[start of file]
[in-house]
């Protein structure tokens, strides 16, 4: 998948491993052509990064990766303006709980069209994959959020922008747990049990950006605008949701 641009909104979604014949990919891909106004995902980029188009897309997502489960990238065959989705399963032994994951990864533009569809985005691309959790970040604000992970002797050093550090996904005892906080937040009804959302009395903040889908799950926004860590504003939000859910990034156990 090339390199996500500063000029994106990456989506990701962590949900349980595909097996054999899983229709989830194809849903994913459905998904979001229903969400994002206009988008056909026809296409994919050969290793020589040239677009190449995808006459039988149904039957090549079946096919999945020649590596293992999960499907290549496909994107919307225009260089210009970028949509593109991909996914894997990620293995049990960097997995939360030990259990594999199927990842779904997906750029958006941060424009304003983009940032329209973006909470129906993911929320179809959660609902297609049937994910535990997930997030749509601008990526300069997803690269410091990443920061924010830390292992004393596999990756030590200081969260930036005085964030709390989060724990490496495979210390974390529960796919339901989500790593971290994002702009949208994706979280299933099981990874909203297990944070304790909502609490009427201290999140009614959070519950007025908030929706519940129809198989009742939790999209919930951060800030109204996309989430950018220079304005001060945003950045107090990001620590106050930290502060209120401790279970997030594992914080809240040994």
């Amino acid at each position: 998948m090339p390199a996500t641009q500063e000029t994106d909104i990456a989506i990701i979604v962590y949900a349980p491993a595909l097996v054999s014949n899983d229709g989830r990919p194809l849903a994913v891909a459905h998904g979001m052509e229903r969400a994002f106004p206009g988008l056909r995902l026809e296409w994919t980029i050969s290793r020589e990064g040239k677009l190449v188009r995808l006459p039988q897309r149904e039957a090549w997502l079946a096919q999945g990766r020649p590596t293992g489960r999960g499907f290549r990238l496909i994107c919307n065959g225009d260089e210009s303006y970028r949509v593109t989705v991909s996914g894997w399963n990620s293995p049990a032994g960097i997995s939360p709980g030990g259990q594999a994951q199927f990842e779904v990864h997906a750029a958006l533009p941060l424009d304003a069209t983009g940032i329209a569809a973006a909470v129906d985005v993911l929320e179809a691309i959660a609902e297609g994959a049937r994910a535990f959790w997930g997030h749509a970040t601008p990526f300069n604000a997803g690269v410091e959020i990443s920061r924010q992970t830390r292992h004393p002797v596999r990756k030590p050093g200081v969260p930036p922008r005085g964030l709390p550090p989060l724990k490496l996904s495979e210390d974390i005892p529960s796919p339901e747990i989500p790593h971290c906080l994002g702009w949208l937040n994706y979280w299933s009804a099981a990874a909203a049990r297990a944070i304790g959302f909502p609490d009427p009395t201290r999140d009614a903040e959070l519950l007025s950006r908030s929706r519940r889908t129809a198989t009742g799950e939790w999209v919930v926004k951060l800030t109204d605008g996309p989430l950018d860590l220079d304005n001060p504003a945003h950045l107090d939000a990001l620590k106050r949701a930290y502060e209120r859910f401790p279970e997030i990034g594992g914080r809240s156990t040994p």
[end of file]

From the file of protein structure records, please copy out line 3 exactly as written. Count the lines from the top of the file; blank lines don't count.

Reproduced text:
């Amino acid at each position: 998948m090339p390199a996500t641009q500063e000029t994106d909104i990456a989506i990701i979604v962590y949900a349980p491993a595909l097996v054999s014949n899983d229709g989830r990919p194809l849903a994913v891909a459905h998904g979001m052509e229903r969400a994002f106004p206009g988008l056909r995902l026809e296409w994919t980029i050969s290793r020589e990064g040239k677009l190449v188009r995808l006459p039988q897309r149904e039957a090549w997502l079946a096919q999945g990766r020649p590596t293992g489960r999960g499907f290549r990238l496909i994107c919307n065959g225009d260089e210009s303006y970028r949509v593109t989705v991909s996914g894997w399963n990620s293995p049990a032994g960097i997995s939360p709980g030990g259990q594999a994951q199927f990842e779904v990864h997906a750029a958006l533009p941060l424009d304003a069209t983009g940032i329209a569809a973006a909470v129906d985005v993911l929320e179809a691309i959660a609902e297609g994959a049937r994910a535990f959790w997930g997030h749509a970040t601008p990526f300069n604000a997803g690269v410091e959020i990443s920061r924010q992970t830390r292992h004393p002797v596999r990756k030590p050093g200081v969260p930036p922008r005085g964030l709390p550090p989060l724990k490496l996904s495979e210390d974390i005892p529960s796919p339901e747990i989500p790593h971290c906080l994002g702009w949208l937040n994706y979280w299933s009804a099981a990874a909203a049990r297990a944070i304790g959302f909502p609490d009427p009395t201290r999140d009614a903040e959070l519950l007025s950006r908030s929706r519940r889908t129809a198989t009742g799950e939790w999209v919930v926004k951060l800030t109204d605008g996309p989430l950018d860590l220079d304005n001060p504003a945003h950045l107090d939000a990001l620590k106050r949701a930290y502060e209120r859910f401790p279970e997030i990034g594992g914080r809240s156990t040994p």